Home > Politics, The USA > Police Part 2: Punishing ‘Maybe’

Police Part 2: Punishing ‘Maybe’

In Police Part 1: Goal Change I briefly touched on how there has been a push to promote “moral and outrage” laws. These are laws that are designed to force people to be more moral, or to address some outrage that the general populace had at some point. For example: smoking cigarettes is bad for you. Since people still insist on smoking them, many cities around the country have made it illegal to smoke indoors, because smokers are so immoral that they have to be forced by law to not smoke inside. An example of an outrage law would be speeding or red-light running. There is no victim, but there could have been, and because there have been some in the past and the outrage of the situation was such that new laws against the activity were passed.

The problem with laws like this is that they outlaw situations that CAN lead to bad outcomes, rather than just the outcomes; and they generally are the kinds of things that most of the population does regularly (like speeding – who doesn’t go at least 5mph over the speed limit on the freeway?). So, if you are speeding – even though there is no victim or property damage – you must be cited for creating conditions where that can occur. The department of transportation estimates you have a 1/200 chance of dying every time you drive – that’s 5%. If the most dangerous situation is in play – DUI – your chances increase by 30%… which is actually just 6.5% (30% of 5% is 1.5%). Sounds really scary though, huh!? Their budget depends on you being scared.

Back to the issue – these create a situation where the Police aren’t even solving a crime anymore. They simply have to proudly proclaim a crime was likely to occur and proceed to punish as if it had happened. This is head and shoulders better than chasing after a heavily armed drug runner or a murderer. They can nail honest law-abiding people that won’t cause them problems for crimes they might have committed.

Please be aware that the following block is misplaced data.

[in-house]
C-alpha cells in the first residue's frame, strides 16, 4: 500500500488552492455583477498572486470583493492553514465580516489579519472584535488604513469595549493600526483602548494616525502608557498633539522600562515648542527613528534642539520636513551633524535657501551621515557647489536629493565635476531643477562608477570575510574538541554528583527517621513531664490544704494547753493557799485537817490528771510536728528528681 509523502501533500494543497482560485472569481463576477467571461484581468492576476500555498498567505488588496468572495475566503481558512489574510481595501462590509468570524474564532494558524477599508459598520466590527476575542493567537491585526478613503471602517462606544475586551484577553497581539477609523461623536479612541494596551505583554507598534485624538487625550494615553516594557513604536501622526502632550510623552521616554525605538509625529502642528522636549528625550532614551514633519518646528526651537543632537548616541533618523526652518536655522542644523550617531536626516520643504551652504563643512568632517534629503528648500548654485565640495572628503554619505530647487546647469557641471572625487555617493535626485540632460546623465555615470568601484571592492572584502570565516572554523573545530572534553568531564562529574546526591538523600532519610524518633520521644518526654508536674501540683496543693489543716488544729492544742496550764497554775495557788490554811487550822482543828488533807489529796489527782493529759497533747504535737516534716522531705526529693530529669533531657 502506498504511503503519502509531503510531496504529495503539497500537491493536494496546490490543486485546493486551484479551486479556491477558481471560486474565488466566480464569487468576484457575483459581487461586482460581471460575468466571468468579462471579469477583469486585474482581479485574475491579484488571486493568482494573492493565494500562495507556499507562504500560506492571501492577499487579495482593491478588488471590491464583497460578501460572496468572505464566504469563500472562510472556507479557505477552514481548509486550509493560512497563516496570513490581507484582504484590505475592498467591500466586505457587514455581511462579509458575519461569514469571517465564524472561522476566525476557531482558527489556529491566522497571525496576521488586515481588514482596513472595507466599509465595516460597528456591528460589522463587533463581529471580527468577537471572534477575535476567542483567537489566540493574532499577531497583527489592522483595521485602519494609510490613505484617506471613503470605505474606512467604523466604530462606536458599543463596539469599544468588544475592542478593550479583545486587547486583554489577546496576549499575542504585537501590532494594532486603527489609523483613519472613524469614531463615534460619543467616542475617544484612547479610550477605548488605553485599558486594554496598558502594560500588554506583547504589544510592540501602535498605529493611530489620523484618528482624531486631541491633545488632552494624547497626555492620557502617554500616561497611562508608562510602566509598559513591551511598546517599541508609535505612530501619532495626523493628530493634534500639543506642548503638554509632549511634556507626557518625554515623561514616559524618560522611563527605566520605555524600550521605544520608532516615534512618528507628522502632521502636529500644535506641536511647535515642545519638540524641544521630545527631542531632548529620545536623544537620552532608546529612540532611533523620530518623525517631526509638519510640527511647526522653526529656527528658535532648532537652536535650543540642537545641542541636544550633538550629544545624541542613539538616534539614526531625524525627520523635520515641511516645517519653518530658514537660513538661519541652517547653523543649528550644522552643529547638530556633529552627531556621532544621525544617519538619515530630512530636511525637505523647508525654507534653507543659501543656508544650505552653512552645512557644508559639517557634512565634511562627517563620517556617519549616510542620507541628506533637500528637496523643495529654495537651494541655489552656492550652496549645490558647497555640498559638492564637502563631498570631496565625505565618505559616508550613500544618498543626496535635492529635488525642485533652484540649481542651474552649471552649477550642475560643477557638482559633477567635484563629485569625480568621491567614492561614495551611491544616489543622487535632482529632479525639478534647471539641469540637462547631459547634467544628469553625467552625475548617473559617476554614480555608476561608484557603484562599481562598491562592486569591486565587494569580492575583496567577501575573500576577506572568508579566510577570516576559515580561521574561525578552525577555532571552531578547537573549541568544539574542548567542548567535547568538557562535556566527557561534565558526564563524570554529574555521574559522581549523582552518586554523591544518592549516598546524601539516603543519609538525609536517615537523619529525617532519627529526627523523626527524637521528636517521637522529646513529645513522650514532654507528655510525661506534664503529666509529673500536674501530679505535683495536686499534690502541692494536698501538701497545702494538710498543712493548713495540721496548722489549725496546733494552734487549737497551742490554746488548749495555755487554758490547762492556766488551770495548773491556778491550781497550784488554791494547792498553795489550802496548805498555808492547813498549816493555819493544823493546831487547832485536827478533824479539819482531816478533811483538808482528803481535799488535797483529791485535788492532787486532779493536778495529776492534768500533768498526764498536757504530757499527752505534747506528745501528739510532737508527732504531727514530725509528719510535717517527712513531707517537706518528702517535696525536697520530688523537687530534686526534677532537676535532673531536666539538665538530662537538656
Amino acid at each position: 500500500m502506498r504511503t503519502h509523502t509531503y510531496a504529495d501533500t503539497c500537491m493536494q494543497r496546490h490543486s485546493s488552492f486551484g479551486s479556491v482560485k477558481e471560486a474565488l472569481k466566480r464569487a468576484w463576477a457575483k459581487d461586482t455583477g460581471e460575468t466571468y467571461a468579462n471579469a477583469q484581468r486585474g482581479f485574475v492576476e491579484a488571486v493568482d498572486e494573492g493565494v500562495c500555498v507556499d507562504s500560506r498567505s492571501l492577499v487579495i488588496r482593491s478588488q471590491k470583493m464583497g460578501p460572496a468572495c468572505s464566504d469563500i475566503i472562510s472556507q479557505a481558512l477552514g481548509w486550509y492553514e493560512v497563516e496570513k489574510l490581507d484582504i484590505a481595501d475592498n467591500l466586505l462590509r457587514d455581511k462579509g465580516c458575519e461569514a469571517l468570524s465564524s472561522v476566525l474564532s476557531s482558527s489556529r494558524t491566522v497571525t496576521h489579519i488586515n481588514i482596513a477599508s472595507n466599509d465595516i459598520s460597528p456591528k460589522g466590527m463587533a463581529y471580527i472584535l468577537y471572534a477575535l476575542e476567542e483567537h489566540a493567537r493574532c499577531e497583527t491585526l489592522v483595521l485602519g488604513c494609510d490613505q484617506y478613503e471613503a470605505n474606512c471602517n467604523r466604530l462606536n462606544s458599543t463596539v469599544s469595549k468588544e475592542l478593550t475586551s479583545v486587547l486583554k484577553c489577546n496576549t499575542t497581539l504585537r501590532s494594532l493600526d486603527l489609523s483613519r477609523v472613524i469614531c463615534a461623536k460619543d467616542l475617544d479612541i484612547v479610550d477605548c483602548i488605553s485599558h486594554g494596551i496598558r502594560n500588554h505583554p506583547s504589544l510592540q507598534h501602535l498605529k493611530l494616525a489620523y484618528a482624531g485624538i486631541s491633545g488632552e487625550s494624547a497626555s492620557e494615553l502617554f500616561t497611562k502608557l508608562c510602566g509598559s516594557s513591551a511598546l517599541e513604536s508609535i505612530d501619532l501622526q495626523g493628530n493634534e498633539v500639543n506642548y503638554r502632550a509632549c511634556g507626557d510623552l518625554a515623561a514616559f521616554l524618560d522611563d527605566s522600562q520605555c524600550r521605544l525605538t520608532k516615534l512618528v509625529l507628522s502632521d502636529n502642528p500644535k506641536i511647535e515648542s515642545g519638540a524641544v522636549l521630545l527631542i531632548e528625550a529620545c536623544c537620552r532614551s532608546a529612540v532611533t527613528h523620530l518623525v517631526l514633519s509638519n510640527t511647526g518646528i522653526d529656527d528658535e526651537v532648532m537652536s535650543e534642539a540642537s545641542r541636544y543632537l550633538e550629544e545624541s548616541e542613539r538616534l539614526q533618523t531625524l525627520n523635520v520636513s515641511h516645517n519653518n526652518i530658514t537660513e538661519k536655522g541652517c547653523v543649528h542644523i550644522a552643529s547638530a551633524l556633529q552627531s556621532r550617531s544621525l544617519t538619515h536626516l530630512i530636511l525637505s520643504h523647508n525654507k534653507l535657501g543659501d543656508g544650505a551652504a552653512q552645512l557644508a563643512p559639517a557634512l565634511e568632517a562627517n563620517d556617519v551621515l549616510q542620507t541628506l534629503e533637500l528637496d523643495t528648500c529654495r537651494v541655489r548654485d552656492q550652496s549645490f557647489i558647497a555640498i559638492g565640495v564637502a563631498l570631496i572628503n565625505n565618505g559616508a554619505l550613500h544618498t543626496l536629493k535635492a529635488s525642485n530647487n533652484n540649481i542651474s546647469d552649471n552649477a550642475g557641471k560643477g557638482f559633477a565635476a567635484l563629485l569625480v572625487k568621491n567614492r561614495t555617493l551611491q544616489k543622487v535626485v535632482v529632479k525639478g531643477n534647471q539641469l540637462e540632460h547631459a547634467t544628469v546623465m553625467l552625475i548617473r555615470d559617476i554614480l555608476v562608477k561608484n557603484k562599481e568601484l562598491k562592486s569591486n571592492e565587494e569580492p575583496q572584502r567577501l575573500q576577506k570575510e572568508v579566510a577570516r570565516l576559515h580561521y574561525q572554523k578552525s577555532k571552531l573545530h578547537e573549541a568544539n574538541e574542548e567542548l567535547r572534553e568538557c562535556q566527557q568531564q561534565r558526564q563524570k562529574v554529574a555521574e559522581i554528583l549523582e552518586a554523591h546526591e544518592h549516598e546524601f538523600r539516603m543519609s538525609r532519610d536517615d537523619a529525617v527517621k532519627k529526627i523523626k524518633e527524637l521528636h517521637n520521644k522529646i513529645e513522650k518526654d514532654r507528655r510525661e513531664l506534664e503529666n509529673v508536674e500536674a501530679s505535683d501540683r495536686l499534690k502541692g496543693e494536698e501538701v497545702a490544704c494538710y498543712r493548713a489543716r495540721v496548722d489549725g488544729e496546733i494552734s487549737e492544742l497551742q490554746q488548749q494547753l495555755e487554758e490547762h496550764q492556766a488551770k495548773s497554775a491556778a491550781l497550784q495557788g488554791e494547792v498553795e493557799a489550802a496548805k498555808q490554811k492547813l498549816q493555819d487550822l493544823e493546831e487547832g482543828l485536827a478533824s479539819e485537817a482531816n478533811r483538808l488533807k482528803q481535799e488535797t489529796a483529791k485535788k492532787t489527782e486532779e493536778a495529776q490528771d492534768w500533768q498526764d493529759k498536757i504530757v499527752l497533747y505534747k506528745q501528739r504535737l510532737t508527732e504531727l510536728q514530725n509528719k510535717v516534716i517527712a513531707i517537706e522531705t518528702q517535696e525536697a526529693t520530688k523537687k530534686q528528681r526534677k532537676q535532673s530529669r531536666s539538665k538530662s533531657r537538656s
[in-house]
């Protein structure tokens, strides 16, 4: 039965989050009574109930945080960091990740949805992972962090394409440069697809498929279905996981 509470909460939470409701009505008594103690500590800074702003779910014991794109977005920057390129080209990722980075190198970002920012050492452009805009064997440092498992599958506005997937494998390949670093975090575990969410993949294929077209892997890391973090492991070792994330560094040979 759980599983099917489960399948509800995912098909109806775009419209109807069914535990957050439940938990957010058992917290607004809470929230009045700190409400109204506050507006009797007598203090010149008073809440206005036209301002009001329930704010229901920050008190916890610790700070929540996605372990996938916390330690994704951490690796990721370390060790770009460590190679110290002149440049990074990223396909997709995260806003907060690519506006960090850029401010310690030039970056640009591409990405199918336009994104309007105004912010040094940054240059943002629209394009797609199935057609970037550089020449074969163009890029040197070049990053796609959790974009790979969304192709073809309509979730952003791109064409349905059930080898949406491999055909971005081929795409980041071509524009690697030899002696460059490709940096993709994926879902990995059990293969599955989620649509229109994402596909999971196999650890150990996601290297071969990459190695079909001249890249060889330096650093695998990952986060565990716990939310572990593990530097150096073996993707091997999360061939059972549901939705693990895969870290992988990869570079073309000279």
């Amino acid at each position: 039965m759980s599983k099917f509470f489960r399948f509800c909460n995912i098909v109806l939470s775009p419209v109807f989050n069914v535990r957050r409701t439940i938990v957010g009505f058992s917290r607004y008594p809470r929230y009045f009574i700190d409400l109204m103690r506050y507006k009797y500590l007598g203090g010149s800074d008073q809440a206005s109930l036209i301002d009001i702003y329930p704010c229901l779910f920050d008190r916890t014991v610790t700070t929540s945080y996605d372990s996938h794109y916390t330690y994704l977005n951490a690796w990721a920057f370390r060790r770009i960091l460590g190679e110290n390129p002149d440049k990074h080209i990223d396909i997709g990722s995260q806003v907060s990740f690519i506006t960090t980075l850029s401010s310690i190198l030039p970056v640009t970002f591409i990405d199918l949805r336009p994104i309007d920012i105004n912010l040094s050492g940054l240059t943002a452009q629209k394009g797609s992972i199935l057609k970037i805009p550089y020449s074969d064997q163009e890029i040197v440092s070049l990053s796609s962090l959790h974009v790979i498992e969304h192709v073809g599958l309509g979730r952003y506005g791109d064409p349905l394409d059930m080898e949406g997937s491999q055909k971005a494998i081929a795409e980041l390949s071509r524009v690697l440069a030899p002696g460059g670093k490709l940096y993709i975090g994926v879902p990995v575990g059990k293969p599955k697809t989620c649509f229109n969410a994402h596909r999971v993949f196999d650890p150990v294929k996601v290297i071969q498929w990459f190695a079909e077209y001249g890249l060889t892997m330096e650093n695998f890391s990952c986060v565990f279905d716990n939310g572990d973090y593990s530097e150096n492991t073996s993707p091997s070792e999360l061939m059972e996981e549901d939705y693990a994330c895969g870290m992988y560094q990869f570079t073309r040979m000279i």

Let me list some others they should be doing along the same vein:

  • Arrest men who are served divorce papers because they are likely to do some violence on their wives (statistics show it happens a lot).
  • Fine anyone who buys firewood because they are likely to burn it on “no burn” days (Arizona thing).
  • Arbitrarily issue speeding tickets to people that drive sports cars, because they are certain to go over the speed limit at some point.

Another added benefit to laws like this is that it widens the scope of police to be the arbiters of moral behavior. Priests used to give penance out to sinners, now the Police give out penance in the form of fines and jail time in return for a salary, a pension, free/extremely cheap healthcare and the option to “double dip” the system. In the next section, I will talk about compensation and how that plays into this. Get ready!

Categories: Politics, The USA
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  1. November 3, 2010 at 9:55 am

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